New measure against mortgage fraud
Members may be interested in the following press release regarding cooperation between HMRC and mortgage lenders in relation to checking the true income of applicants for mortgages. This may help reveal taxpayers who underdeclare their income for tax purposes and mortgage applicants who overstate their income in order to obtain a mortgage.
1 September sees launch of Mortgage Verification Scheme to combat fraud
30 Aug 11
Following a successful pilot, 1 September sees the formal launch of an important new scheme to combat mortgage application fraud.
HM Revenue & Customs, the Council of Mortgage Lenders and the Building Societies Association have worked together on the development of the Mortgage Verification Scheme and see it as an important additional tool to help beat fraud. The National Fraud Authority estimates the cost of mortgage fraud at £1 billion last year, so measures to tackle it are important.
The scheme was announced in the March 2010 budget and has been refined during the pilot period since. Use of the scheme will be limited to cases where lenders reasonably suspect, following their own rigorous checks, that mortgage fraud may be taking place.
Mortgage lenders will send relevant details of mortgage applications where they have inadequate evidence of declared income and suspect fraud using a secure electronic platform to HMRC, which will check income details declared to lenders against information provided in income tax and employment returns. HMRC will then advise lenders whether or not the details correspond, which will inform lending decisions.
As well as aiding mortgage fraud prevention, the scheme will help HMRC to risk assess whether the information it has been given on applicants’ tax affairs is correct. In return, lenders gain access to a source of data that helps them to lend responsibly and manage risk. Financial institutions use a variety of sources to help them assess fraud risk, however, and will not rely solely on responses provided by HMRC to reach a decision where the lender suspects fraud.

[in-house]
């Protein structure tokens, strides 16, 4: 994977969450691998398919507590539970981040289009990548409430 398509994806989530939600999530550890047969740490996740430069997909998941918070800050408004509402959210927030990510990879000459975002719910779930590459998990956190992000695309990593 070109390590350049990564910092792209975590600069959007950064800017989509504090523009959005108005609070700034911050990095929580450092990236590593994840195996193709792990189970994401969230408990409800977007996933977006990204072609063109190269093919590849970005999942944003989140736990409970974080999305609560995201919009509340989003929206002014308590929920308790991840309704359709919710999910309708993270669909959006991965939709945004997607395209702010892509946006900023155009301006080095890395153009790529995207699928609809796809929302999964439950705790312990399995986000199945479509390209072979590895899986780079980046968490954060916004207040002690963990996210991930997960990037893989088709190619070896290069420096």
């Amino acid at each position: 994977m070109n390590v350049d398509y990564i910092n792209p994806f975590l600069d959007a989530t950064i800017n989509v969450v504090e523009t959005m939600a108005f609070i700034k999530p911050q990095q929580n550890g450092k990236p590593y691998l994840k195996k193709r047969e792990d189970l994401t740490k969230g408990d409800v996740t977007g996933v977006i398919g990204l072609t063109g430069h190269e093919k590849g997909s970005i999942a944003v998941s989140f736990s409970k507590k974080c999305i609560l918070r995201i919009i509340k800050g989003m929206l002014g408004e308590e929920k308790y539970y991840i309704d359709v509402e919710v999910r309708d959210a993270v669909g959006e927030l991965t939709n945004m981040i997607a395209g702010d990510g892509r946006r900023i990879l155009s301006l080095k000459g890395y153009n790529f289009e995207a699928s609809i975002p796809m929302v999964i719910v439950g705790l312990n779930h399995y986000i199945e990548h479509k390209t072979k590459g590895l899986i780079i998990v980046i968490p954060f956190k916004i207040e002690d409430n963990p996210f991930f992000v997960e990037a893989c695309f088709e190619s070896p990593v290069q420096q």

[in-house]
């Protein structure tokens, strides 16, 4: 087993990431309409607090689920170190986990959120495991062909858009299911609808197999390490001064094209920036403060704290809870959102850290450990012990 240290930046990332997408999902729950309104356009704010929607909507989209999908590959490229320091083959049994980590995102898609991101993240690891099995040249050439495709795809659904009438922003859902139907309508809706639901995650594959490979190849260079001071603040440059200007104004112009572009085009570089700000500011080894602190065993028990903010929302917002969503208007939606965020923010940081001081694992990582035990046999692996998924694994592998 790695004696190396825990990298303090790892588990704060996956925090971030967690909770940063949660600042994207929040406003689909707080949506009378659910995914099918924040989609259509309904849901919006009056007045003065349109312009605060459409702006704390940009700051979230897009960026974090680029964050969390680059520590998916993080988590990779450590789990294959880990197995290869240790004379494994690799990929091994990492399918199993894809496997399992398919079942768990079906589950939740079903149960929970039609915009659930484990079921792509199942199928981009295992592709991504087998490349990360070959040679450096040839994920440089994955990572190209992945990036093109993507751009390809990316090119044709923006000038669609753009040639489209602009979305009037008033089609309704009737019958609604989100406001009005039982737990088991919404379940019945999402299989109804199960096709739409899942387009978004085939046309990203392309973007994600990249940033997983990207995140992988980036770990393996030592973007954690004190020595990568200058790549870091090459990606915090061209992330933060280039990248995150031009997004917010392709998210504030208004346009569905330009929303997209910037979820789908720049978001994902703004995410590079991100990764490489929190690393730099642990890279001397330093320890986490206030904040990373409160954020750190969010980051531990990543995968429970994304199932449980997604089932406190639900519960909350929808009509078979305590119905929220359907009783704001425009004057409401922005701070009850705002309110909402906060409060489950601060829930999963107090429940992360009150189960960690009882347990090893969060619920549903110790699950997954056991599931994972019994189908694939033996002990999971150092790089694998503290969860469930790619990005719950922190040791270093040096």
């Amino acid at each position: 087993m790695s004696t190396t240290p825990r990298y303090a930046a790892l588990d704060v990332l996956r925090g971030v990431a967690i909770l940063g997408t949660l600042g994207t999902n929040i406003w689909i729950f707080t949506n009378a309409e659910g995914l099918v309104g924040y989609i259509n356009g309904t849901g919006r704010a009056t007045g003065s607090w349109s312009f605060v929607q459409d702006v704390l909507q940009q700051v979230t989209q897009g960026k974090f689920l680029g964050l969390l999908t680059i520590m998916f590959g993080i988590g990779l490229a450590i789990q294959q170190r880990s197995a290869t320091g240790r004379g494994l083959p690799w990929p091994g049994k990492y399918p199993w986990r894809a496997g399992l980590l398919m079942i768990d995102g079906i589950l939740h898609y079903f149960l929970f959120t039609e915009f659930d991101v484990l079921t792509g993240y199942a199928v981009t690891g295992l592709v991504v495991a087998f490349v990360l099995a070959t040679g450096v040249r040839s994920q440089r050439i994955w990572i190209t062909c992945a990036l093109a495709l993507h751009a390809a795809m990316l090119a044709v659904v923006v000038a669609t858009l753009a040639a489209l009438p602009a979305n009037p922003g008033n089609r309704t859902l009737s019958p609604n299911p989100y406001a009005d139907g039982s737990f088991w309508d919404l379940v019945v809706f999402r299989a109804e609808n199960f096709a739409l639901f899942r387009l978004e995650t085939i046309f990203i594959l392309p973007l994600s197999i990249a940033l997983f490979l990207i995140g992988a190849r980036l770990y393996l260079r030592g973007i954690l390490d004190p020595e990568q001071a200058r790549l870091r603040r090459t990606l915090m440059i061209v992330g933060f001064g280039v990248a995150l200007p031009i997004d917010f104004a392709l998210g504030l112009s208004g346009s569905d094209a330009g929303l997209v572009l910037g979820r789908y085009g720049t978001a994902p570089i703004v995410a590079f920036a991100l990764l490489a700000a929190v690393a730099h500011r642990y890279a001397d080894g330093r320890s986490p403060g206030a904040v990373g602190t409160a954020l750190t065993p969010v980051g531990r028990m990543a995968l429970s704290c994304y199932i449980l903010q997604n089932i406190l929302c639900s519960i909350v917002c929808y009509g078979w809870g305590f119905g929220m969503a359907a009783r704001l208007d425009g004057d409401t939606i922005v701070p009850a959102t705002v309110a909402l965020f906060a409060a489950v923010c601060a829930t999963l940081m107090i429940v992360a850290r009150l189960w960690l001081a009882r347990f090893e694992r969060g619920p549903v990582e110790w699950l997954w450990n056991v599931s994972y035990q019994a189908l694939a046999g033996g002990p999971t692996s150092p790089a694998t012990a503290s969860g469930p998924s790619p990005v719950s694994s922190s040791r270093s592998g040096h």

HMRC has set up a specialised unit to deal with the requests. Any mortgage lender who wishes to use the scheme may do so. Other than a fee of £14 plus VAT per case to cover HMRC’s costs, lenders face no additional fees to participate. It is not anticipated that the scheme will have any significant impact on the time taken to reach a lending decision.
CML director general Paul Smee comments:
"Lenders have found during the pilot that the scheme has been very useful in helping them to lend responsibly. It has helped them to avoid lending in some cases where there is a risk of fraud, at the same time as giving them confidence about the borrower's credentials in some cases that they might otherwise have felt compelled to refuse."
BSA director general Adrian Coles says:
"This scheme is an excellent example of HMRC working proactively with business to provide a valuable service which could significantly decrease mortgage fraud and give an additional check to bolster responsible lending. Mortgage fraud is a cost to the industry, and ultimately the consumer, so this scheme benefits both lenders and consumers alike."
Colin Barclay, Assistant Director, HMRC Risk and Intelligence Service, says:
"HMRC are determined to tackle fraud wherever we can. The Mortgage Verification Scheme is an unprecedented opportunity for HMRC and lenders to work together to combat fraud in the mortgage industry."